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Summer 2020 will certainly look different than last summer and as organizations are easing into a new normal, many are strongly encouraging their employees to find ways to take time off even if they opt not to fly or stay in hotels.

Taking mental health breaks to avoid burnout and maintain a work/life balance are among the reasons companies cite for why it is still important to take time off, even if it’s not a full-blown vacation.

“One of the most common reactions that employees have had to working remotely is that they have been working more hours, feel more isolated, and in turn, are at risk of burnout,” said Brian Kropp, chief of research in the Gartner HR practice. In fact, 20% of companies have actually increased the amount of PTO they are offering their employees with the goal of getting them to take more vacation, Kropp said.

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Companies are also trying to offer employees more flexibility, he said. Gartner research found that 43% of companies are offering their employees flex days and 15% are offering four-to-10-hour days, according to Kropp. “All of these are designed to give more opportunities for employees to take breaks over the summer,” he said.

There is also a financial reason companies are encouraging their employees to take paid time off. For many companies, the amount of outstanding PTO creates a financial liability that impacts their ability to raise money in financial markets, Kropp explained. “By carrying ‘too much’ PTO on their books, they limit their financial flexibility.”

But some studies show that because of the pandemic, employees are not planning to take time off. According to recent data from Robert Half 28% of US office workers anticipate taking fewer days off in the summer months compared to last year, because of COVID-19, while 16% are taking more time off.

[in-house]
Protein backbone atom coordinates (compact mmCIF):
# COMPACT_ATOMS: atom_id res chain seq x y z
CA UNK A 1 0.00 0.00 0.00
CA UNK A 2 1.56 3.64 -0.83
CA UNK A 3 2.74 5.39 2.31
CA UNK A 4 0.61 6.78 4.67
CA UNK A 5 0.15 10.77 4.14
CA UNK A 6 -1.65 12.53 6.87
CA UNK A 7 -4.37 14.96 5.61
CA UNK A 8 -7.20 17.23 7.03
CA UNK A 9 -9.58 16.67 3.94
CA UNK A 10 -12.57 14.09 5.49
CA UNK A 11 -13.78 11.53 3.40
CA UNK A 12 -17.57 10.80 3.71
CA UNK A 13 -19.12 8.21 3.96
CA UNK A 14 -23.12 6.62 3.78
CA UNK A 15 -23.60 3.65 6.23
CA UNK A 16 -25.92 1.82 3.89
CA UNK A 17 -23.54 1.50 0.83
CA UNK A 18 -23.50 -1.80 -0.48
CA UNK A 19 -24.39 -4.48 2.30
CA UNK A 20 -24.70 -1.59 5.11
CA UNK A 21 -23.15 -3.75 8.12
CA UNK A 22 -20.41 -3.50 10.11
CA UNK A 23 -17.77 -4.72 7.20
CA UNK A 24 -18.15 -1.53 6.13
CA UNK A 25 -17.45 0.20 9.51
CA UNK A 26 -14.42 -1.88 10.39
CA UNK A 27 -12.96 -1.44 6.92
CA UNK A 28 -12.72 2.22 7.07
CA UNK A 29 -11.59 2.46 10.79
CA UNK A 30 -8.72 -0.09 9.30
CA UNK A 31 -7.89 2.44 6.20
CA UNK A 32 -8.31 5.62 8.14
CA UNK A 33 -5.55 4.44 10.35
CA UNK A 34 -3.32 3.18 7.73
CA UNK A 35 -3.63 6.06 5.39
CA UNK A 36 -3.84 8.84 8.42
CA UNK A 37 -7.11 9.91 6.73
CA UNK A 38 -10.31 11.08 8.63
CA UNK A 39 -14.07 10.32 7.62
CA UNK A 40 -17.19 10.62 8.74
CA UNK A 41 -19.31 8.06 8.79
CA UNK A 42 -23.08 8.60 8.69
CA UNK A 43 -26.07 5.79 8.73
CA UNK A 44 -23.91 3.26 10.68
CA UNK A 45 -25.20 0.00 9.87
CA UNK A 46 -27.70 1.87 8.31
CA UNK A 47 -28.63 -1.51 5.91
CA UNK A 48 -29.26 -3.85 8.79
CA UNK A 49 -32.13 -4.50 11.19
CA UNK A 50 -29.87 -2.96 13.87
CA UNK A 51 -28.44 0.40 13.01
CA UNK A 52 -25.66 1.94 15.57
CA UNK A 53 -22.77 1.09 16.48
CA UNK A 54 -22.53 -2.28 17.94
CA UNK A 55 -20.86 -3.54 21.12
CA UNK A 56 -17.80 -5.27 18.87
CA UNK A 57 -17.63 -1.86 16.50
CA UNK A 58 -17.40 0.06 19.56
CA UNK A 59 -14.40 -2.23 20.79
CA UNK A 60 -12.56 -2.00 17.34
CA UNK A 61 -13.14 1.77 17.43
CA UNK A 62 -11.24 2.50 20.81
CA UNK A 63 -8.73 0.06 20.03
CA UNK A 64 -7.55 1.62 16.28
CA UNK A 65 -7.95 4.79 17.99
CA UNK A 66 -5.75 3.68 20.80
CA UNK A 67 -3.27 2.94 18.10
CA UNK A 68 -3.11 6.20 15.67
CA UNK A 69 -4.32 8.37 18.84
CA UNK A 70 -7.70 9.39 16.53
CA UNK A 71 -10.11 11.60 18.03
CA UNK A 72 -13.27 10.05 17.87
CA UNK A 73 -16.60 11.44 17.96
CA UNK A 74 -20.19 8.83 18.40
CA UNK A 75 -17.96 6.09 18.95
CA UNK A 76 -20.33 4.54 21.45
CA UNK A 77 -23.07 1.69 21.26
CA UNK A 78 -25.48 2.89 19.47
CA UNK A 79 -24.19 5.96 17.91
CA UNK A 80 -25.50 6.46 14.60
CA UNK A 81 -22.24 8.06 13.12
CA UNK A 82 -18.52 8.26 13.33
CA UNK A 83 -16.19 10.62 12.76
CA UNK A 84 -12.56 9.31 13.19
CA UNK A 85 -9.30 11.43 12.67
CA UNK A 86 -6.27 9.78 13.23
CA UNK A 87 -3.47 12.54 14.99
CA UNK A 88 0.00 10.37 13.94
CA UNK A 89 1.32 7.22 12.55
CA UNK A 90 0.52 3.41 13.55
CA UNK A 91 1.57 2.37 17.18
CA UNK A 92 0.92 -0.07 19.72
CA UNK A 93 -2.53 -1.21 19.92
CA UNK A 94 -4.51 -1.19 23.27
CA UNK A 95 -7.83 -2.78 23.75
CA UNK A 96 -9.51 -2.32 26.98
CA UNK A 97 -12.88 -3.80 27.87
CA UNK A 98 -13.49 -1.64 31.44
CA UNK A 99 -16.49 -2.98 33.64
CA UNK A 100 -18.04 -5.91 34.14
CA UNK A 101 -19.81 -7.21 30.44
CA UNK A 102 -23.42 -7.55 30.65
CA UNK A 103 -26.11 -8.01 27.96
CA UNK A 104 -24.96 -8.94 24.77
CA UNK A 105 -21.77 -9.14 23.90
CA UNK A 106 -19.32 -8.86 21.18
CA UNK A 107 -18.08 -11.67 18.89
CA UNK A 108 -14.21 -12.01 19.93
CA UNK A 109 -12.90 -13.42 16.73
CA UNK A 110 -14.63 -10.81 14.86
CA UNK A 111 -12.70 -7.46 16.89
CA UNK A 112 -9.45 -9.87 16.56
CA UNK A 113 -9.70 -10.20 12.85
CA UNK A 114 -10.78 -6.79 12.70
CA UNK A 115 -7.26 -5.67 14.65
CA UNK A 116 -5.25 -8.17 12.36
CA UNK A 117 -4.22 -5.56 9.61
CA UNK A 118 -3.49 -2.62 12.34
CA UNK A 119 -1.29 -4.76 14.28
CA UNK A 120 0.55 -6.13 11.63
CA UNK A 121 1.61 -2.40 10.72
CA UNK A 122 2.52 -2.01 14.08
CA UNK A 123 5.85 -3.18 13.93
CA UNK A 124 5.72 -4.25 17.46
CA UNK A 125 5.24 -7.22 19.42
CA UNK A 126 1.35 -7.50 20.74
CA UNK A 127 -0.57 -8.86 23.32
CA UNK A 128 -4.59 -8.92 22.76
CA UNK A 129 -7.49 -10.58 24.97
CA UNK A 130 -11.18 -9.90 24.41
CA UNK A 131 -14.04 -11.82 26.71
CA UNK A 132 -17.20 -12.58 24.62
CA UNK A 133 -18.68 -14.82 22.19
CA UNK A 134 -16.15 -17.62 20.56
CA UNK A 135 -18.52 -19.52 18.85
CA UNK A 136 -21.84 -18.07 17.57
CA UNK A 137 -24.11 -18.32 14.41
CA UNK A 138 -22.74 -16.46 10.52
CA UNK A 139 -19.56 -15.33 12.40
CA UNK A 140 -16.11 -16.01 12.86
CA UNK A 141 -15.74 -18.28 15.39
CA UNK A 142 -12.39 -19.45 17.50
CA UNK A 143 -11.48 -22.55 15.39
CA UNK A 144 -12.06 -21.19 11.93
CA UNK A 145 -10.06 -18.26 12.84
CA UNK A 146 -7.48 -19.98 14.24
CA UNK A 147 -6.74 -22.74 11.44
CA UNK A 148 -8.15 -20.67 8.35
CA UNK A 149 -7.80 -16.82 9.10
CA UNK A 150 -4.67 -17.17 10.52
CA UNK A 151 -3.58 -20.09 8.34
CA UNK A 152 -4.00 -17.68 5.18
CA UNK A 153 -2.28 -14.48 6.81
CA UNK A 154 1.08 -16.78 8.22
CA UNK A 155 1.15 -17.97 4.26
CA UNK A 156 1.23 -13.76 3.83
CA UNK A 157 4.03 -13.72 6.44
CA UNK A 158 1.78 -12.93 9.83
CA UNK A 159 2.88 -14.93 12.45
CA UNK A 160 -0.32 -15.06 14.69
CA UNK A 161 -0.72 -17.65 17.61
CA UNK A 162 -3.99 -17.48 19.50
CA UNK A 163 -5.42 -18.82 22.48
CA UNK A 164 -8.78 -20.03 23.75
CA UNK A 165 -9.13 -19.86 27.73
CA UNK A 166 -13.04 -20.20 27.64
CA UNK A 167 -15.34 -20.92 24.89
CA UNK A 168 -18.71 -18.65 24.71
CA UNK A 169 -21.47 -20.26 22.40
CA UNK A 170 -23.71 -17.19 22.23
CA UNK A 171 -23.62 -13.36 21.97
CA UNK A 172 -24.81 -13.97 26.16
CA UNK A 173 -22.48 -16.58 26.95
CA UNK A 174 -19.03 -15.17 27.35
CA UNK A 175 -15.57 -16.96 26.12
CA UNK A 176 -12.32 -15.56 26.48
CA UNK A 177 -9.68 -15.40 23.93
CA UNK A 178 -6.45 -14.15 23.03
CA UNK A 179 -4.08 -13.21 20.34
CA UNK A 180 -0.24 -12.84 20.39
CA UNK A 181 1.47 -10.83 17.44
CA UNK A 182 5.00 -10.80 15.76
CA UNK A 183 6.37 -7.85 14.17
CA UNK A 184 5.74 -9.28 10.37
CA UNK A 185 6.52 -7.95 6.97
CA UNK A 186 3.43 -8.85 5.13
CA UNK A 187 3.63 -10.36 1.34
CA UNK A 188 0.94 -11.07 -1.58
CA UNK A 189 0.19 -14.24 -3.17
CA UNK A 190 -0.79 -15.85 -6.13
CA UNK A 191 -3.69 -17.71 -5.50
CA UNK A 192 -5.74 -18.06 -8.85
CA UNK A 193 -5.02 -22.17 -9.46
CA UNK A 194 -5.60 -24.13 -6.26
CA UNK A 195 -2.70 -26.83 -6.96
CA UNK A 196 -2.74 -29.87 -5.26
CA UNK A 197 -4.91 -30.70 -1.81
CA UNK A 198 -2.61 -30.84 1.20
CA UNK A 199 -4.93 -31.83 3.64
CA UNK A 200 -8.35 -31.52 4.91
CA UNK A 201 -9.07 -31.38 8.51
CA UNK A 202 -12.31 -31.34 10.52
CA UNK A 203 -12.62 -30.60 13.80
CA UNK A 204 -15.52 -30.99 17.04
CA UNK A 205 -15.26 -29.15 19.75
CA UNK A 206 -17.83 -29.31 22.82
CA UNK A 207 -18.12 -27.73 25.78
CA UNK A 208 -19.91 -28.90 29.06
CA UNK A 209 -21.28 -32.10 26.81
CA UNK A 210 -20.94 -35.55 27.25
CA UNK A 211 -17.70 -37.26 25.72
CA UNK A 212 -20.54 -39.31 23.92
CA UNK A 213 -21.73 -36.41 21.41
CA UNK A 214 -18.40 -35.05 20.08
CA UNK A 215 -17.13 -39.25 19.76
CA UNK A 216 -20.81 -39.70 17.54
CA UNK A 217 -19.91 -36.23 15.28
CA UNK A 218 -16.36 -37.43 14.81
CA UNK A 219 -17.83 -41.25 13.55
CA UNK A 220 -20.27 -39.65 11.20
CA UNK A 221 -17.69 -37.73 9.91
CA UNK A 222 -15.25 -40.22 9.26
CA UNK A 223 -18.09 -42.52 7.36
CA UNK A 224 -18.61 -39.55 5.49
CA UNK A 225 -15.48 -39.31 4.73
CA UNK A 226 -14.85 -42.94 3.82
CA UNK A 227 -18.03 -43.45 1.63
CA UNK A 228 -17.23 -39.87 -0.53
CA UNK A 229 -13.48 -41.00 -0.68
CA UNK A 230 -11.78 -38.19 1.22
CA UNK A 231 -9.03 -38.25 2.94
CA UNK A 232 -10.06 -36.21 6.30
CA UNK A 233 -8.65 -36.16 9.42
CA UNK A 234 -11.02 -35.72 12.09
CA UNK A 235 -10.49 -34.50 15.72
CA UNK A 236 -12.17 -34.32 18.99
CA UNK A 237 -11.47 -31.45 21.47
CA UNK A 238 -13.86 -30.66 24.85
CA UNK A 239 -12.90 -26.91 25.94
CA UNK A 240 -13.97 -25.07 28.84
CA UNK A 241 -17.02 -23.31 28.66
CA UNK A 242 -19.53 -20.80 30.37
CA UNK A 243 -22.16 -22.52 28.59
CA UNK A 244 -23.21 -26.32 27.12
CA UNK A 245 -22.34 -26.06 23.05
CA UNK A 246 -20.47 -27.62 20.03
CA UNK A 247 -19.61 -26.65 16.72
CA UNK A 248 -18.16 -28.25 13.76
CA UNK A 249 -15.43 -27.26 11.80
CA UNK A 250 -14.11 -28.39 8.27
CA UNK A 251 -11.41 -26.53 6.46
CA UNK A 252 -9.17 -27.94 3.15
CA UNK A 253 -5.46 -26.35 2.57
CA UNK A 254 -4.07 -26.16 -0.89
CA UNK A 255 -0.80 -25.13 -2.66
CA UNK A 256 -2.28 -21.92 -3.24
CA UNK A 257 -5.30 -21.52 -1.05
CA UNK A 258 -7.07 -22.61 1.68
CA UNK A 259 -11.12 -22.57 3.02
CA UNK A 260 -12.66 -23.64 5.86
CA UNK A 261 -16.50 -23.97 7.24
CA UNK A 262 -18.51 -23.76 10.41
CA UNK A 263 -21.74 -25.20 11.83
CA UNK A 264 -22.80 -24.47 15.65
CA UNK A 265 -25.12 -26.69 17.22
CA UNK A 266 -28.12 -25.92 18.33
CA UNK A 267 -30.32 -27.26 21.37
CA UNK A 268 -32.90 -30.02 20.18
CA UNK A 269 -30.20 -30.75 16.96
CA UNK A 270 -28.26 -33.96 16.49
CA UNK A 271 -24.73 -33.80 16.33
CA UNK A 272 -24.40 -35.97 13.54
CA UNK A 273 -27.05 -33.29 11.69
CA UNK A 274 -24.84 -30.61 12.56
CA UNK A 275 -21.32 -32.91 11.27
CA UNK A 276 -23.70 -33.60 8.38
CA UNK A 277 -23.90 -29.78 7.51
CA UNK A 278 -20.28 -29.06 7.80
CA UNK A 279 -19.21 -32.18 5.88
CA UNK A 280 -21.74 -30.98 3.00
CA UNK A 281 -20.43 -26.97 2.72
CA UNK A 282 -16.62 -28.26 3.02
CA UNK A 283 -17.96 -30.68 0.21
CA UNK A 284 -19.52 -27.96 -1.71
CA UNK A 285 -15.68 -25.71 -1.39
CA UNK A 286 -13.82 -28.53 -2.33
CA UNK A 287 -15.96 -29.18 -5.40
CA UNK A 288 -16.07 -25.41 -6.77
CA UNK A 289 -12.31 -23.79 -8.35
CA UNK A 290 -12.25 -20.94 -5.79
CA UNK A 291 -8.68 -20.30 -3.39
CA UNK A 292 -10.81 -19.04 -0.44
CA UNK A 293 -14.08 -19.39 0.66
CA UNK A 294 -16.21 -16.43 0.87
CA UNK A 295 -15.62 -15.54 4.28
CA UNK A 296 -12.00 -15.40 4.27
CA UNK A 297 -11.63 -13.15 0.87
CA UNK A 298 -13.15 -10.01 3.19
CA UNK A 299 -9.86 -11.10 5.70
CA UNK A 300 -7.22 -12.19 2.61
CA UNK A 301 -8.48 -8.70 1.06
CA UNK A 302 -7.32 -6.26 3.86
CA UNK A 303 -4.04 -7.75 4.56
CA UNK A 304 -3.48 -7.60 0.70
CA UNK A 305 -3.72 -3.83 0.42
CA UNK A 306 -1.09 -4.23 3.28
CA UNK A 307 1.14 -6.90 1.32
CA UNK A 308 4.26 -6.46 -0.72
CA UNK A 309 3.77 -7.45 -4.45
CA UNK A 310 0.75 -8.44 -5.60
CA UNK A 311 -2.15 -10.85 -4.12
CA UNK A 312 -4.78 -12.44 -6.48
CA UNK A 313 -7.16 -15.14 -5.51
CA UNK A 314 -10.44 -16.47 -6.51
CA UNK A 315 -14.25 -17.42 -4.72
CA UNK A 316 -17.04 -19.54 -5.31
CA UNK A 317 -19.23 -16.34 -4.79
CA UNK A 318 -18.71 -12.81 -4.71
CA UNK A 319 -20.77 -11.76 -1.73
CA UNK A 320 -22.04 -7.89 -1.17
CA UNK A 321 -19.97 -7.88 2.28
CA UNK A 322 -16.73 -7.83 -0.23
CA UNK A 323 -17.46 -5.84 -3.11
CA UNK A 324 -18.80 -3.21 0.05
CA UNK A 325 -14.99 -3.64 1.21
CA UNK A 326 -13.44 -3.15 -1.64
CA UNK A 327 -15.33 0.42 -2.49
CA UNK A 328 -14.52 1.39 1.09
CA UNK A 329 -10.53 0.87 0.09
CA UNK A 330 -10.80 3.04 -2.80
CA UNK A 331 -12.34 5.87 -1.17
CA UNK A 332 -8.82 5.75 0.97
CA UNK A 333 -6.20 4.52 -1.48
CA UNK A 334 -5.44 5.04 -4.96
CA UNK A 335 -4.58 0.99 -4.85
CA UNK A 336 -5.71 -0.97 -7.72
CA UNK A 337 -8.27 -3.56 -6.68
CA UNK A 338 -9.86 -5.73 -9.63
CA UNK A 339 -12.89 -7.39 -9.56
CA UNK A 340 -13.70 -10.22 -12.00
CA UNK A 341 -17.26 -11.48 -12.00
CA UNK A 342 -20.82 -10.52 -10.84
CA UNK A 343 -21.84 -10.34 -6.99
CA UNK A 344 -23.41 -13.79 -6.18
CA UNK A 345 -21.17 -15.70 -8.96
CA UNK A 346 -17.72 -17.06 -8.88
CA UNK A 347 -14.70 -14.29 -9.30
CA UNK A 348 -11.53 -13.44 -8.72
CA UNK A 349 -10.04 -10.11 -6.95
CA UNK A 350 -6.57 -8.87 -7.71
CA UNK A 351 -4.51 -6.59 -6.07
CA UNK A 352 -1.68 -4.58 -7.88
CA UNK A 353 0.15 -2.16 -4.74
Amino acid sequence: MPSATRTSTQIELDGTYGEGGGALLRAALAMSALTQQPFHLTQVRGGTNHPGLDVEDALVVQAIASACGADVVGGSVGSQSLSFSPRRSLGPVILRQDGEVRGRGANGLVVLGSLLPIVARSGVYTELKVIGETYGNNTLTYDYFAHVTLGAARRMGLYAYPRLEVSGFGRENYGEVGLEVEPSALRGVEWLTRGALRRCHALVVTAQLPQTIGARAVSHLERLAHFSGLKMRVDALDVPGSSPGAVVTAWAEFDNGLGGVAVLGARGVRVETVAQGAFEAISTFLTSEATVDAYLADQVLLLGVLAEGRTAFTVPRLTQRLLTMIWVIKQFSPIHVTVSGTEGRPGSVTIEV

Other findings:
· 37% will save their vacation time for later in the year, hopefully to travel.
· 14% won’t be logging off because they have too much work to do.
· 22% would like to take a vacation but are tightening their belts due to the pandemic.
· 20% will take days off for self-care and mental health.

Other studies show that there is a reluctance to travel during the pandemic. A FinanceBuzz survey of 1,500 US adults ages 18 or older, found that 56% have already canceled their summer travel plans and 19% have changed plans due to COVID-19.

A quarter of Americans (25%) are putting off making any summer travel plans due to the uncertainty caused by COVID-19, the study found. For those who do travel, 27% said they’ll take a road trip instead of flying, while 19% will travel domestically instead of internationally, and 15% will only book refundable options.

And new data from Kickstand, a communications and research firm, also found consumers remain cautious about air travel, with 45% of travelers saying they’ll use commercial airlines less than they did pre-COVID-19. Another 30% said they plan to never hop on a plane again, according to the report.

To get to vacation spots, 39% of travelers said they’re more likely to take drivable weekend getaways and 43% of travelers said they’re planning long road trips this summer to avoid flying.

Travelers remain leery of hotels, choosing short-term rentals or RVs as their domiciles on the road, the study found.

HR staff say flexibility is key